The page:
MS affects the ability of nerve cells in the brain and spinal cord to communicate with each other effectively. Nerve cells communicate by sending electrical signals called action potentials down long fibers called axons, which are contained within an insulating substance called myelin. In MS, the body's own immune system attacks and damages the myelin. When myelin is lost, the axons can no longer effectively conduct signals. The name multiple sclerosis refers to scars (scleroses—better known as plaques or lesions) particularly in the white matter of the brain and spinal cord, which is mainly composed of myelin. Although much is known about the mechanisms involved in the disease process, the cause remains unknown. Theories include genetics or infections. Different environmental risk factors have also been found.
Almost any neurological symptom can appear with the disease, and often progresses to physical and cognitive disability. MS takes several forms, with new symptoms occurring either in discrete attacks (relapsing forms) or slowly accumulating over time (progressive forms). Between attacks, symptoms may go away completely, but permanent neurological problems often occur, especially as the disease advances.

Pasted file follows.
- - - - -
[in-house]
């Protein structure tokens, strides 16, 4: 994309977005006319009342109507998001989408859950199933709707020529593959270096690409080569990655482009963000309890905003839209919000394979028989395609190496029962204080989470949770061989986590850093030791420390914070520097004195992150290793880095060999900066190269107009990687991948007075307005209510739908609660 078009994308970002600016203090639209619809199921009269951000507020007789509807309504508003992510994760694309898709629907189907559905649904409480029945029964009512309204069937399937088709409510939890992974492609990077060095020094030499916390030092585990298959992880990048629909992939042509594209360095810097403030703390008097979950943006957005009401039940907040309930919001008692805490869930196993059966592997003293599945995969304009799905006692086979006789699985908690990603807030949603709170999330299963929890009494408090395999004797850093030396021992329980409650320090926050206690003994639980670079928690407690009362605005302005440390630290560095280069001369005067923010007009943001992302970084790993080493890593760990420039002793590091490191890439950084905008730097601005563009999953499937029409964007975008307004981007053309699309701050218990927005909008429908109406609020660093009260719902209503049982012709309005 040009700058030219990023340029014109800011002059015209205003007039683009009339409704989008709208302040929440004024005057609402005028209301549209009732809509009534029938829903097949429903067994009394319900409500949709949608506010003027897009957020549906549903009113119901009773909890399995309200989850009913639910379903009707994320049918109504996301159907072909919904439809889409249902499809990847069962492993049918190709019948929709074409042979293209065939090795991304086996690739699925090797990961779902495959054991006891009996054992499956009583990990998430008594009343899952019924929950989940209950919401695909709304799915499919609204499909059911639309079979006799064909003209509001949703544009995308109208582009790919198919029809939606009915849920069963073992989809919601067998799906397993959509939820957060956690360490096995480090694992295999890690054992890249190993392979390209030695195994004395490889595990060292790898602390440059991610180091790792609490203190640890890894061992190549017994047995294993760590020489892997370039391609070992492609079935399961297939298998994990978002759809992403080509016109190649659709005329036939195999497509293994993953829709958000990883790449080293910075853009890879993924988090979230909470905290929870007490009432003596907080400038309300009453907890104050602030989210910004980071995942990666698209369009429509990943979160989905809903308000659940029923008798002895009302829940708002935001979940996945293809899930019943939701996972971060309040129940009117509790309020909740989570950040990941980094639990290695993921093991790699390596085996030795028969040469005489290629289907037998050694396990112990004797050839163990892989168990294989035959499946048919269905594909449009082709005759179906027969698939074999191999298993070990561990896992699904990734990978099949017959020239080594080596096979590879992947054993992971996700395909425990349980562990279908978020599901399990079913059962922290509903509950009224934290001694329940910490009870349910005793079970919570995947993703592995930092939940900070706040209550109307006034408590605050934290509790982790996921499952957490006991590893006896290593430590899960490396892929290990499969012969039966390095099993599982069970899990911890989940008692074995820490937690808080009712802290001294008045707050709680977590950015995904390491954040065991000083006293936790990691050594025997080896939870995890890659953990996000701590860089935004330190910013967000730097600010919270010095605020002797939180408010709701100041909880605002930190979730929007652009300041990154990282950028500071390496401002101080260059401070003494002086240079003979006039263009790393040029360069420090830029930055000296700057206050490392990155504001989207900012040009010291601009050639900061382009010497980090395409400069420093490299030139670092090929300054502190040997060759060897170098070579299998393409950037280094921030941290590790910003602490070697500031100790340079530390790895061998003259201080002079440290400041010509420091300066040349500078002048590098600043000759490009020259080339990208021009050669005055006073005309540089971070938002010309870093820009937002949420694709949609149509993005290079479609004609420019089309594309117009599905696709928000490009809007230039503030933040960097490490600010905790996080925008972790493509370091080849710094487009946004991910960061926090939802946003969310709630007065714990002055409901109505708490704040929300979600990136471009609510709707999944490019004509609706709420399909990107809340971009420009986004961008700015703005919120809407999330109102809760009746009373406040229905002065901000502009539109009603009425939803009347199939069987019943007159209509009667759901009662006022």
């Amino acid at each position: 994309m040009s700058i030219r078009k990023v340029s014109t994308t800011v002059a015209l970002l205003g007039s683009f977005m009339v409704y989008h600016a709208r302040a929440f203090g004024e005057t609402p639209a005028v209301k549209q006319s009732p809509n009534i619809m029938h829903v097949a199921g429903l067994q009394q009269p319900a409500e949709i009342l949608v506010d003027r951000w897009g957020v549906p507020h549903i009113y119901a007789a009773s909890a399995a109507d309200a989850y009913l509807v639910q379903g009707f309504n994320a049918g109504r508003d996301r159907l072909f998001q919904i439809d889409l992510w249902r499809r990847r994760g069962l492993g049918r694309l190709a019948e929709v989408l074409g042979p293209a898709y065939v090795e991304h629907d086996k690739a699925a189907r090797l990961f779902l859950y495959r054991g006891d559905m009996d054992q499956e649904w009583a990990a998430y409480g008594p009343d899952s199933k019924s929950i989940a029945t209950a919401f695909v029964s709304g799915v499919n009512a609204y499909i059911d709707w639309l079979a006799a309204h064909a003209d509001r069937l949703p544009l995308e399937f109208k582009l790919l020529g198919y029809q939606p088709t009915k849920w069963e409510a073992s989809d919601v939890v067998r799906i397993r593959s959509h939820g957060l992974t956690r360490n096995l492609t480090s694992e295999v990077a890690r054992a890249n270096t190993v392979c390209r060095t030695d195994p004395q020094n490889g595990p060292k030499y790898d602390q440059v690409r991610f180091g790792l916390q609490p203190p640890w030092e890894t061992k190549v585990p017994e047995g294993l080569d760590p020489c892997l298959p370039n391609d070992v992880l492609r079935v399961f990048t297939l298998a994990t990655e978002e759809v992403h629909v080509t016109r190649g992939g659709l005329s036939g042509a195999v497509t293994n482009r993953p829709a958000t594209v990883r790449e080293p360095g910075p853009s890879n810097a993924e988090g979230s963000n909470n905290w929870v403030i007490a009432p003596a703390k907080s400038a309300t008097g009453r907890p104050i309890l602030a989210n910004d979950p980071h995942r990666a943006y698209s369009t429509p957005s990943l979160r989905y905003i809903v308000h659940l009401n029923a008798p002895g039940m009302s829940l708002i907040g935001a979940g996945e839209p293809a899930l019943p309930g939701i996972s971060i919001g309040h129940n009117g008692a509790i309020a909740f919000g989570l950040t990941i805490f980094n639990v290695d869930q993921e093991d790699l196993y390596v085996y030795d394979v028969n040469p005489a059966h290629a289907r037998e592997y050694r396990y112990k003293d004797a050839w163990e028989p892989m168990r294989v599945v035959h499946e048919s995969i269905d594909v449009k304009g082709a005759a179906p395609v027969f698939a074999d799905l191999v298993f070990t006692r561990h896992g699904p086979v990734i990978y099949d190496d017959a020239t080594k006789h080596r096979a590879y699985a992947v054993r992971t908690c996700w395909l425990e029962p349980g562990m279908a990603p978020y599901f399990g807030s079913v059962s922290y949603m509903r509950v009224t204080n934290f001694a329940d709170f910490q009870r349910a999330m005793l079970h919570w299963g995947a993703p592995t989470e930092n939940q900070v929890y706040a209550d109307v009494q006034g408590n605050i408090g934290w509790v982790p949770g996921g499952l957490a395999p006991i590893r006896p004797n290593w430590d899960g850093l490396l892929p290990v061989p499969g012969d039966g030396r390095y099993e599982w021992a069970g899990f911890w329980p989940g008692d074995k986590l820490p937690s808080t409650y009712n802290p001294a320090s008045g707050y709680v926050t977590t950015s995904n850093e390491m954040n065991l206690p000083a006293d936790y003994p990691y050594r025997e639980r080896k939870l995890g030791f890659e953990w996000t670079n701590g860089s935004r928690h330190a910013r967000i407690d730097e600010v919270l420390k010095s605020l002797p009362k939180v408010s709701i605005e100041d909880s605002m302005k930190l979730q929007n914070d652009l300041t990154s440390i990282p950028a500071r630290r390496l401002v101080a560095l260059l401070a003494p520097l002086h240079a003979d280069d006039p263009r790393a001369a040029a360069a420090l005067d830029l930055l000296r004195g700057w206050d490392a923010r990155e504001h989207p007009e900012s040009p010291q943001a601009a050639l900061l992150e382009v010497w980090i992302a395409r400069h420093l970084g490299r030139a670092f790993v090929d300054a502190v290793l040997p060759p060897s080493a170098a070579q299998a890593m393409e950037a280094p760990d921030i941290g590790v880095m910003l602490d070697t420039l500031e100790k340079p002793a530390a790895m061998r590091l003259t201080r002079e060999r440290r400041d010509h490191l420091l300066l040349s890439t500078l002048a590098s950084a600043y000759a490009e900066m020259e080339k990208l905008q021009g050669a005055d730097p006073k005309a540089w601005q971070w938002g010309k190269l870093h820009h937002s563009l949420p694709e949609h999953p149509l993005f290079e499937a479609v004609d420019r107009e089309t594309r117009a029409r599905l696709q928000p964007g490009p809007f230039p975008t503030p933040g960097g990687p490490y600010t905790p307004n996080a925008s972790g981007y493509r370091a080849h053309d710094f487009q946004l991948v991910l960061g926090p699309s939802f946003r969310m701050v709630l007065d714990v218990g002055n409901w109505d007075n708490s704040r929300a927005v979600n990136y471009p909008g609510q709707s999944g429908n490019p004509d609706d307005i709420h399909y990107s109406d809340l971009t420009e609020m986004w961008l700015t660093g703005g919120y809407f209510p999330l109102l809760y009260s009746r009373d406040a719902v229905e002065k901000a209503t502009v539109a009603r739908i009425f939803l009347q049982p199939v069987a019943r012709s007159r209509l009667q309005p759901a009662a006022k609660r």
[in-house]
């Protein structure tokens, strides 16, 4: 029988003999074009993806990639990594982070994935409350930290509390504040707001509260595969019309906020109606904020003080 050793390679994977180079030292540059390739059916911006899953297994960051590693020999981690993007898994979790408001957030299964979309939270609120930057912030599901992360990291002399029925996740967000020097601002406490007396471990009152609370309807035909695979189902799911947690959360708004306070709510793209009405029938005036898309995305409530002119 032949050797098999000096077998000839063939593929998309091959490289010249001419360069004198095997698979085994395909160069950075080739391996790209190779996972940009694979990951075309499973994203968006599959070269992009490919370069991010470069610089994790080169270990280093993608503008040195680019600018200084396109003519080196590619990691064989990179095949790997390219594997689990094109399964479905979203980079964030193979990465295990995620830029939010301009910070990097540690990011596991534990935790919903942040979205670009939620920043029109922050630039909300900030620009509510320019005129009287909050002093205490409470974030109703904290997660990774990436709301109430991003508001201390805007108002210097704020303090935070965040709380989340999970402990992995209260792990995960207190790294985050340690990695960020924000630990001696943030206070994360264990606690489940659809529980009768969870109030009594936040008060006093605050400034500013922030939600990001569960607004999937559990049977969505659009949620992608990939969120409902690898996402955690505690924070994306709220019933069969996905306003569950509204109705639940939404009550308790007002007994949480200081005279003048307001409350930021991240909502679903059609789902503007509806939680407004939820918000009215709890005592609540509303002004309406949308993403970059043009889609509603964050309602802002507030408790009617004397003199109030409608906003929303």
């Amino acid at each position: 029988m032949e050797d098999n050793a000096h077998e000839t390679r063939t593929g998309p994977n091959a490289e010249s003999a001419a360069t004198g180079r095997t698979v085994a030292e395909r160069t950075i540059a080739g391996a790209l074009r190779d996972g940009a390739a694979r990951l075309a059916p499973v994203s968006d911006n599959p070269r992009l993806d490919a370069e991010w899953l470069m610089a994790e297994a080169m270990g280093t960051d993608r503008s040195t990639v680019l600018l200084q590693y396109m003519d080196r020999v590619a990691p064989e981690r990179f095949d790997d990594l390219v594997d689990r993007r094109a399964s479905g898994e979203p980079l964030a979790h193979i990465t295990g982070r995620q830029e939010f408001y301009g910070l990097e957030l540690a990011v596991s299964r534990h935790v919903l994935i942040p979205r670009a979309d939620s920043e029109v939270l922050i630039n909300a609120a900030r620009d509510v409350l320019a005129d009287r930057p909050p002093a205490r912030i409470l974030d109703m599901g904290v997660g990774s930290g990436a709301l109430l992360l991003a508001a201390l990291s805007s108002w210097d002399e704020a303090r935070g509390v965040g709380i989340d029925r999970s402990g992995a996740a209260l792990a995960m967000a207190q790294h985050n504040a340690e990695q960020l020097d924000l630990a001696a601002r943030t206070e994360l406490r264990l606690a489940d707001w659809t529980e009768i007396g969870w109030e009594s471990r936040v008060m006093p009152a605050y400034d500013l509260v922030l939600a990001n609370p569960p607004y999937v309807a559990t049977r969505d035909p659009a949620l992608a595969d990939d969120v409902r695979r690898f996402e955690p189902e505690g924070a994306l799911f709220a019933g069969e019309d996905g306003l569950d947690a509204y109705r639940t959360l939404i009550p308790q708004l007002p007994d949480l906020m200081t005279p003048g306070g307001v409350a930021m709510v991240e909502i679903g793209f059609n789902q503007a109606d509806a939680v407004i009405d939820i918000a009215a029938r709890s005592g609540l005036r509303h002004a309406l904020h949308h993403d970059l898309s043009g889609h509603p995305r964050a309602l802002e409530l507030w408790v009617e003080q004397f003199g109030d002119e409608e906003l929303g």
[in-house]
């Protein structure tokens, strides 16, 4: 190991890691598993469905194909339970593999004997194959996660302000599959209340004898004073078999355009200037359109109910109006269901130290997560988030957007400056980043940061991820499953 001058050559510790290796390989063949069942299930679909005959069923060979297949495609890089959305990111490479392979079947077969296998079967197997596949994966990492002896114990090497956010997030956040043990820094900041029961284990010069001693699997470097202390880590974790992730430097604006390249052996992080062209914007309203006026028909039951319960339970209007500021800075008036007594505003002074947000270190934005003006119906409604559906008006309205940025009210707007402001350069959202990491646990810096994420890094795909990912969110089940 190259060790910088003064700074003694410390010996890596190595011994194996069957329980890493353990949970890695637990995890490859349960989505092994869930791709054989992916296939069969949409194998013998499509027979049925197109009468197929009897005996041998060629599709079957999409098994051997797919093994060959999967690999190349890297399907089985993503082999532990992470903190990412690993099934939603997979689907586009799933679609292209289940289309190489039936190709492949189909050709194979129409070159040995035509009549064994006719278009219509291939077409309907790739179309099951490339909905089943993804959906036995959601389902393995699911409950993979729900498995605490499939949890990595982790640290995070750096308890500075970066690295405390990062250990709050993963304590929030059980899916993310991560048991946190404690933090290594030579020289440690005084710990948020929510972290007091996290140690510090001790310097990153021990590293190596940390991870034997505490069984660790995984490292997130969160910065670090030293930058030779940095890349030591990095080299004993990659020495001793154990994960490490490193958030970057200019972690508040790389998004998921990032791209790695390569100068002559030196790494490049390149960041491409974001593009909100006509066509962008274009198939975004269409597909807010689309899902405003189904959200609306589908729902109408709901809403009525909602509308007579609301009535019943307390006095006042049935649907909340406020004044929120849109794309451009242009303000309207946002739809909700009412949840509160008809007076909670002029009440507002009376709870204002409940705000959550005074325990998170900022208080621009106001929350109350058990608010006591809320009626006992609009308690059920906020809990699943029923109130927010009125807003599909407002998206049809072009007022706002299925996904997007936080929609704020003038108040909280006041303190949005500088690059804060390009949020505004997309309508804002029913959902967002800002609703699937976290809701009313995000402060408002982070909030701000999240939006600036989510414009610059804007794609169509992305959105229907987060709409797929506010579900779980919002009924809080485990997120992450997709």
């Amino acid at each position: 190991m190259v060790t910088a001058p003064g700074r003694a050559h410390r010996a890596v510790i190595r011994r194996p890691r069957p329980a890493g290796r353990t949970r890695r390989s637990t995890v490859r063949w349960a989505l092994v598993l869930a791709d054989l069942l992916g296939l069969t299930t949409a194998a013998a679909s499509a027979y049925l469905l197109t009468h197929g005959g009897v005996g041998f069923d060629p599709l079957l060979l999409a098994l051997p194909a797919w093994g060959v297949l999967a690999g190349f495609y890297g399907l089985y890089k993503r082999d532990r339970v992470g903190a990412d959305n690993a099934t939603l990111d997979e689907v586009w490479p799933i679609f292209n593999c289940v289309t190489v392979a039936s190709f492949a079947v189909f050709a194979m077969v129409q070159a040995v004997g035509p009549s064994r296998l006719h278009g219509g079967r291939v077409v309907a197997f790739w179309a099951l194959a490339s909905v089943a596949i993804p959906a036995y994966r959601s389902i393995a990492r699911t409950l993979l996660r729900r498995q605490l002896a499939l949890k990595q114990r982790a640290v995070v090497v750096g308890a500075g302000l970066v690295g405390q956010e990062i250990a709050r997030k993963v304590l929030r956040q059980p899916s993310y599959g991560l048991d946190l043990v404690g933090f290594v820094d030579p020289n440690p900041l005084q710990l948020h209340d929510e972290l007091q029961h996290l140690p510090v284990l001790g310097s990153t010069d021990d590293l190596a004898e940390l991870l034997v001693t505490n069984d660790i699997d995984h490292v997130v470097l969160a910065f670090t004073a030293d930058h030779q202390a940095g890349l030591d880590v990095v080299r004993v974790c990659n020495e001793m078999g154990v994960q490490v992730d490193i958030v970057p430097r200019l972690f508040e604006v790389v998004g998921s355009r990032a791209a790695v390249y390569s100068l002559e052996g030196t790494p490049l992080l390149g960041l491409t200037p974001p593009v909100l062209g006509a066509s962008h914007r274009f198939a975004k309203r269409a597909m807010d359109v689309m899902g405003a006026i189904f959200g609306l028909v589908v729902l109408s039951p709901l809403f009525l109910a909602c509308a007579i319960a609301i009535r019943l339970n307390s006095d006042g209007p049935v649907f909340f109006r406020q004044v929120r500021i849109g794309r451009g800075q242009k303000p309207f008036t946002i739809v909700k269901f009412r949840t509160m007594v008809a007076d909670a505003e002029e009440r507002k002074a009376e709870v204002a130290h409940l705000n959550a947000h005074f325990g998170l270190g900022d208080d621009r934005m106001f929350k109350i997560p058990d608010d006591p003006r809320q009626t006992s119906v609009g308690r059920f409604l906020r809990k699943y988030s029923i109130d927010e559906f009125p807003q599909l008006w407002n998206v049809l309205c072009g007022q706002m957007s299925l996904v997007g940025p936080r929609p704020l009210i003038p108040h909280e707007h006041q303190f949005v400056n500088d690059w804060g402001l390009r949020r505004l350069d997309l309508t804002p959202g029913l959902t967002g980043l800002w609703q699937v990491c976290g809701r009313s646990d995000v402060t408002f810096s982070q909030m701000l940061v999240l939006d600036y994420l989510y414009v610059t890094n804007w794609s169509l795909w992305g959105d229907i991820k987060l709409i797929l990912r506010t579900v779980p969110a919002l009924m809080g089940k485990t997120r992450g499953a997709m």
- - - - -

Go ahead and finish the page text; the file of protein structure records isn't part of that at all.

There is no known cure for multiple sclerosis. Treatments attempt to return function after an attack, prevent new attacks, and prevent disability. MS medications can have adverse effects or be poorly tolerated, and many patients pursue alternative treatments, despite the lack of supporting scientific study. The prognosis is difficult to predict; it depends on the subtype of the disease, the individual patient's disease characteristics, the initial symptoms and the degree of disability the person experiences as time advances. Life expectancy of people with MS is 5 to 10 years lower than that of the unaffected population.
This text uses material from Wikipedia and is available under the GNU Free Documentation License.